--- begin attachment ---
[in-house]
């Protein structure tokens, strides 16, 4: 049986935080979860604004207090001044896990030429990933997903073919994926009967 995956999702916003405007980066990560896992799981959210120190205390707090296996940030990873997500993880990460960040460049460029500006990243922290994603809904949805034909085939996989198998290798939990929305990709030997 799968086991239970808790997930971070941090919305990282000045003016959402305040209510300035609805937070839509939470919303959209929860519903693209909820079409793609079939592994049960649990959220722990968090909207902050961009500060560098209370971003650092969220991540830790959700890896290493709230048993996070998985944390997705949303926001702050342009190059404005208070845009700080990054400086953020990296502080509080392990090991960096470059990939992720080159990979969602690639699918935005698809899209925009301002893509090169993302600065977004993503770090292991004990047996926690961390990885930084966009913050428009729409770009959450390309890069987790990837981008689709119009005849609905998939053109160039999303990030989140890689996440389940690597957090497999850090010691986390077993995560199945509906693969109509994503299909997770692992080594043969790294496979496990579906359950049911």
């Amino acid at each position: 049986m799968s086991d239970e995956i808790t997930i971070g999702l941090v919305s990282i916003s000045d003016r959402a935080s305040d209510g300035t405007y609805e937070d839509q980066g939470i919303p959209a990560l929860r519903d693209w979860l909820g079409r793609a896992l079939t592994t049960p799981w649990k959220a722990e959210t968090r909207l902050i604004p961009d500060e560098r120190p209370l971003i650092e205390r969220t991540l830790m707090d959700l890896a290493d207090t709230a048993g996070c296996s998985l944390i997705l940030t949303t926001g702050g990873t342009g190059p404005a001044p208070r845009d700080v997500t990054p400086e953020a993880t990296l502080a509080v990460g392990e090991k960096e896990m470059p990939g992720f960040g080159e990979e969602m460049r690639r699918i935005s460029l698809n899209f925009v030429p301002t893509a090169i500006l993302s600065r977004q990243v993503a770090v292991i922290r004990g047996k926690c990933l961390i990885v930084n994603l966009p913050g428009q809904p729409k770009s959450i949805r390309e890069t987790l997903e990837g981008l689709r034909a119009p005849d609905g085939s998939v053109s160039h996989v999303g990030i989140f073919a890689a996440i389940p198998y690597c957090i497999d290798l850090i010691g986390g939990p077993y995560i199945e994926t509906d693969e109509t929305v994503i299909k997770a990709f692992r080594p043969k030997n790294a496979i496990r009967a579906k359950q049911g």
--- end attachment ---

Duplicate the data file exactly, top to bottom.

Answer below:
[in-house]
């Protein structure tokens, strides 16, 4: 049986935080979860604004207090001044896990030429990933997903073919994926009967 995956999702916003405007980066990560896992799981959210120190205390707090296996940030990873997500993880990460960040460049460029500006990243922290994603809904949805034909085939996989198998290798939990929305990709030997 799968086991239970808790997930971070941090919305990282000045003016959402305040209510300035609805937070839509939470919303959209929860519903693209909820079409793609079939592994049960649990959220722990968090909207902050961009500060560098209370971003650092969220991540830790959700890896290493709230048993996070998985944390997705949303926001702050342009190059404005208070845009700080990054400086953020990296502080509080392990090991960096470059990939992720080159990979969602690639699918935005698809899209925009301002893509090169993302600065977004993503770090292991004990047996926690961390990885930084966009913050428009729409770009959450390309890069987790990837981008689709119009005849609905998939053109160039999303990030989140890689996440389940690597957090497999850090010691986390077993995560199945509906693969109509994503299909997770692992080594043969790294496979496990579906359950049911």
């Amino acid at each position: 049986m799968s086991d239970e995956i808790t997930i971070g999702l941090v919305s990282i916003s000045d003016r959402a935080s305040d209510g300035t405007y609805e937070d839509q980066g939470i919303p959209a990560l929860r519903d693209w979860l909820g079409r793609a896992l079939t592994t049960p799981w649990k959220a722990e959210t968090r909207l902050i604004p961009d500060e560098r120190p209370l971003i650092e205390r969220t991540l830790m707090d959700l890896a290493d207090t709230a048993g996070c296996s998985l944390i997705l940030t949303t926001g702050g990873t342009g190059p404005a001044p208070r845009d700080v997500t990054p400086e953020a993880t990296l502080a509080v990460g392990e090991k960096e896990m470059p990939g992720f960040g080159e990979e969602m460049r690639r699918i935005s460029l698809n899209f925009v030429p301002t893509a090169i500006l993302s600065r977004q990243v993503a770090v292991i922290r004990g047996k926690c990933l961390i990885v930084n994603l966009p913050g428009q809904p729409k770009s959450i949805r390309e890069t987790l997903e990837g981008l689709r034909a119009p005849d609905g085939s998939v053109s160039h996989v999303g990030i989140f073919a890689a996440i389940p198998y690597c957090i497999d290798l850090i010691g986390g939990p077993y995560i199945e994926t509906d693969e109509t929305v994503i299909k997770a990709f692992r080594p043969k030997n790294a496979i496990r009967a579906k359950q049911g």